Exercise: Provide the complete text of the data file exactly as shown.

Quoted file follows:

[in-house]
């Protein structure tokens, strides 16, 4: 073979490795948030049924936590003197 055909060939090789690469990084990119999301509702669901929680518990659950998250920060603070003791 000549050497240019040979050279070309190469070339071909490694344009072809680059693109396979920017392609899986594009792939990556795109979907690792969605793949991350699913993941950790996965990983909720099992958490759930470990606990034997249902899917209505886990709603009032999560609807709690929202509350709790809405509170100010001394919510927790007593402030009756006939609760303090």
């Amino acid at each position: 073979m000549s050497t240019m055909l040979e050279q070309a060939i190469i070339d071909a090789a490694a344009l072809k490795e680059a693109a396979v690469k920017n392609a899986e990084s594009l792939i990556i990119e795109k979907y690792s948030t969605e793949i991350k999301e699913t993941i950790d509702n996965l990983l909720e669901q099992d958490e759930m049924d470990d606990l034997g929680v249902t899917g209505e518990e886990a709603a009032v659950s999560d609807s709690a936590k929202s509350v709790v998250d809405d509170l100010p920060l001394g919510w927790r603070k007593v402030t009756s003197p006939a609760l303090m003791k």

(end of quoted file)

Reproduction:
[in-house]
């Protein structure tokens, strides 16, 4: 073979490795948030049924936590003197 055909060939090789690469990084990119999301509702669901929680518990659950998250920060603070003791 000549050497240019040979050279070309190469070339071909490694344009072809680059693109396979920017392609899986594009792939990556795109979907690792969605793949991350699913993941950790996965990983909720099992958490759930470990606990034997249902899917209505886990709603009032999560609807709690929202509350709790809405509170100010001394919510927790007593402030009756006939609760303090």
């Amino acid at each position: 073979m000549s050497t240019m055909l040979e050279q070309a060939i190469i070339d071909a090789a490694a344009l072809k490795e680059a693109a396979v690469k920017n392609a899986e990084s594009l792939i990556i990119e795109k979907y690792s948030t969605e793949i991350k999301e699913t993941i950790d509702n996965l990983l909720e669901q099992d958490e759930m049924d470990d606990l034997g929680v249902t899917g209505e518990e886990a709603a009032v659950s999560d609807s709690a936590k929202s509350v709790v998250d809405d509170l100010p920060l001394g919510w927790r603070k007593v402030t009756s003197p006939a609760l303090m003791k």